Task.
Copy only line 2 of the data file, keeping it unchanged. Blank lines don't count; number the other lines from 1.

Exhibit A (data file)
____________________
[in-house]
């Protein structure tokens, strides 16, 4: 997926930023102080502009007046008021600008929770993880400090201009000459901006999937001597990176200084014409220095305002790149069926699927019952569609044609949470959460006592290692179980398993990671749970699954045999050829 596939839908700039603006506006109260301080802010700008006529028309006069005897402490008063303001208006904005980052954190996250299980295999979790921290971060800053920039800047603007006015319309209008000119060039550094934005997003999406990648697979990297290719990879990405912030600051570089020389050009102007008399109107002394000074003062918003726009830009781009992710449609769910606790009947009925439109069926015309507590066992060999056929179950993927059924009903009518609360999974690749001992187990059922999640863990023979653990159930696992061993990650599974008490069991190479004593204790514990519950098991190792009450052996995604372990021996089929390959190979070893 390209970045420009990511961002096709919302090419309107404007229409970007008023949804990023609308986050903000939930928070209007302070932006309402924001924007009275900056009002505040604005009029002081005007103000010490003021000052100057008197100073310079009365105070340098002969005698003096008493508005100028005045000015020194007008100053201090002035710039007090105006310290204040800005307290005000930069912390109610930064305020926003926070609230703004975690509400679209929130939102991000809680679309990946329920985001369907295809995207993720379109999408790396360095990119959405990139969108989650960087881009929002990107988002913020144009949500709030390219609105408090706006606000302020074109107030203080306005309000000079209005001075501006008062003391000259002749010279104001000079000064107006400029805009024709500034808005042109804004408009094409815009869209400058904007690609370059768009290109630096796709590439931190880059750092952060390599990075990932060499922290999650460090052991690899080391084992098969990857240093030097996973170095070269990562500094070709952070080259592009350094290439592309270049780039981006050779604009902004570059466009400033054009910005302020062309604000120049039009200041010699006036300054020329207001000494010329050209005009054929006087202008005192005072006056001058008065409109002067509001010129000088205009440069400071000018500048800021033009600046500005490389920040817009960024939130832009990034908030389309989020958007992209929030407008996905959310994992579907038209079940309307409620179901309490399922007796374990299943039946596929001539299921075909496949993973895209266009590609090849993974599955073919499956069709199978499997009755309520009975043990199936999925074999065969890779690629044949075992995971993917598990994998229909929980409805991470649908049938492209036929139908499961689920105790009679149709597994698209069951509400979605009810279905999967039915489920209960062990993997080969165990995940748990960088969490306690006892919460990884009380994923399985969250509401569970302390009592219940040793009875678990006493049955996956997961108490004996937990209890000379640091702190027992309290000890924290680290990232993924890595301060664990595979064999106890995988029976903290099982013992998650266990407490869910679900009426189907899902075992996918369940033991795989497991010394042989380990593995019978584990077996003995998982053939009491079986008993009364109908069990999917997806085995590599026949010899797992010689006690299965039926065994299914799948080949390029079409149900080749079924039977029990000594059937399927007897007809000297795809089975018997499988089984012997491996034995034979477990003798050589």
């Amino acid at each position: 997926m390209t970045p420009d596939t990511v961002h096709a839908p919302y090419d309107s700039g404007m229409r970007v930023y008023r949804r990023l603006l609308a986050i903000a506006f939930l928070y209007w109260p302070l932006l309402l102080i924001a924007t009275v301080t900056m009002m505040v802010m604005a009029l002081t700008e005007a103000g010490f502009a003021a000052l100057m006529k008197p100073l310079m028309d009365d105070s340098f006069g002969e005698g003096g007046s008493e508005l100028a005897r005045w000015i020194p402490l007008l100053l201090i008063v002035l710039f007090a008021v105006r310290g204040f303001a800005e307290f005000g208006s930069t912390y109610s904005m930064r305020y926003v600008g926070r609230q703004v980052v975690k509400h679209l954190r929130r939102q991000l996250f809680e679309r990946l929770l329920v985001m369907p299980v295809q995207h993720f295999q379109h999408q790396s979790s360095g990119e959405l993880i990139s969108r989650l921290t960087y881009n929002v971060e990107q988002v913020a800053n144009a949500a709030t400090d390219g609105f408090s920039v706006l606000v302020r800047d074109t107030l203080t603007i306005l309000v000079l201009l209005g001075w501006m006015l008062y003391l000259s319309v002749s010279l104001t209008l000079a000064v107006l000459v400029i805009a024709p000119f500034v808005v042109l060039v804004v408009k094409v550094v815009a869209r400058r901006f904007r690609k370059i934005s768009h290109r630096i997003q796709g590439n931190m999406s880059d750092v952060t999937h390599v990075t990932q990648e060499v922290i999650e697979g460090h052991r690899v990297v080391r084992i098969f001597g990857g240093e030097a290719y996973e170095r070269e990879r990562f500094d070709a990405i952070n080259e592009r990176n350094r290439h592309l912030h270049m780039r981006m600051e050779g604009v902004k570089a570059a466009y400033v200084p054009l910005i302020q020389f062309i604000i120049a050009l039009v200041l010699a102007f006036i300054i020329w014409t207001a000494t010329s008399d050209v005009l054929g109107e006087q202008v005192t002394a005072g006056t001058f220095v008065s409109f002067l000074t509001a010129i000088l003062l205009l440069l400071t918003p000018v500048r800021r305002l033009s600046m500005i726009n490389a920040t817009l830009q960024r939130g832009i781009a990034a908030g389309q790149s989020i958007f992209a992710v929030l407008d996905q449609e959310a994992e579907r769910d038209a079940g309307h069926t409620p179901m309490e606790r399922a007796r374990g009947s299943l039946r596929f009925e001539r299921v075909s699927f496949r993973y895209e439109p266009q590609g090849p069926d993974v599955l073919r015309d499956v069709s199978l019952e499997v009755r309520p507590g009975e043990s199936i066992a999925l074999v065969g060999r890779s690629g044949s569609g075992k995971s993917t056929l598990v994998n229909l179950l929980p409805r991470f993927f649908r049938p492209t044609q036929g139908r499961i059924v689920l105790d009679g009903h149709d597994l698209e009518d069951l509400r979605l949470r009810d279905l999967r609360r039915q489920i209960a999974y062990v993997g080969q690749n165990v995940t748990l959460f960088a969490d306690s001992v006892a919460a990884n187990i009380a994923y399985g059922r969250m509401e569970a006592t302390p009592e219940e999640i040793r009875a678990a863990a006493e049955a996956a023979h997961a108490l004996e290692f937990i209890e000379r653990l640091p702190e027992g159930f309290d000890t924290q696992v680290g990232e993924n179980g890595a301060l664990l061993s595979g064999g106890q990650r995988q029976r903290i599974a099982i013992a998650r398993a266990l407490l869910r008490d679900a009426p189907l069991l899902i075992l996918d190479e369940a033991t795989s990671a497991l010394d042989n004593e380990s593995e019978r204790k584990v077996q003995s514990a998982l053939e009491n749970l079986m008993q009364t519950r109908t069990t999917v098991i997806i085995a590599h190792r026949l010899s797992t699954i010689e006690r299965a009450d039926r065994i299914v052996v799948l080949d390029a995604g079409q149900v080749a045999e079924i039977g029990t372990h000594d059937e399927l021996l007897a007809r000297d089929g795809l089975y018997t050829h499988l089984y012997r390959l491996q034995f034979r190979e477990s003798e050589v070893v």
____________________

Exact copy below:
């Protein structure tokens, strides 16, 4: 997926930023102080502009007046008021600008929770993880400090201009000459901006999937001597990176200084014409220095305002790149069926699927019952569609044609949470959460006592290692179980398993990671749970699954045999050829 596939839908700039603006506006109260301080802010700008006529028309006069005897402490008063303001208006904005980052954190996250299980295999979790921290971060800053920039800047603007006015319309209008000119060039550094934005997003999406990648697979990297290719990879990405912030600051570089020389050009102007008399109107002394000074003062918003726009830009781009992710449609769910606790009947009925439109069926015309507590066992060999056929179950993927059924009903009518609360999974690749001992187990059922999640863990023979653990159930696992061993990650599974008490069991190479004593204790514990519950098991190792009450052996995604372990021996089929390959190979070893 390209970045420009990511961002096709919302090419309107404007229409970007008023949804990023609308986050903000939930928070209007302070932006309402924001924007009275900056009002505040604005009029002081005007103000010490003021000052100057008197100073310079009365105070340098002969005698003096008493508005100028005045000015020194007008100053201090002035710039007090105006310290204040800005307290005000930069912390109610930064305020926003926070609230703004975690509400679209929130939102991000809680679309990946329920985001369907295809995207993720379109999408790396360095990119959405990139969108989650960087881009929002990107988002913020144009949500709030390219609105408090706006606000302020074109107030203080306005309000000079209005001075501006008062003391000259002749010279104001000079000064107006400029805009024709500034808005042109804004408009094409815009869209400058904007690609370059768009290109630096796709590439931190880059750092952060390599990075990932060499922290999650460090052991690899080391084992098969990857240093030097996973170095070269990562500094070709952070080259592009350094290439592309270049780039981006050779604009902004570059466009400033054009910005302020062309604000120049039009200041010699006036300054020329207001000494010329050209005009054929006087202008005192005072006056001058008065409109002067509001010129000088205009440069400071000018500048800021033009600046500005490389920040817009960024939130832009990034908030389309989020958007992209929030407008996905959310994992579907038209079940309307409620179901309490399922007796374990299943039946596929001539299921075909496949993973895209266009590609090849993974599955073919499956069709199978499997009755309520009975043990199936999925074999065969890779690629044949075992995971993917598990994998229909929980409805991470649908049938492209036929139908499961689920105790009679149709597994698209069951509400979605009810279905999967039915489920209960062990993997080969165990995940748990960088969490306690006892919460990884009380994923399985969250509401569970302390009592219940040793009875678990006493049955996956997961108490004996937990209890000379640091702190027992309290000890924290680290990232993924890595301060664990595979064999106890995988029976903290099982013992998650266990407490869910679900009426189907899902075992996918369940033991795989497991010394042989380990593995019978584990077996003995998982053939009491079986008993009364109908069990999917997806085995590599026949010899797992010689006690299965039926065994299914799948080949390029079409149900080749079924039977029990000594059937399927007897007809000297795809089975018997499988089984012997491996034995034979477990003798050589």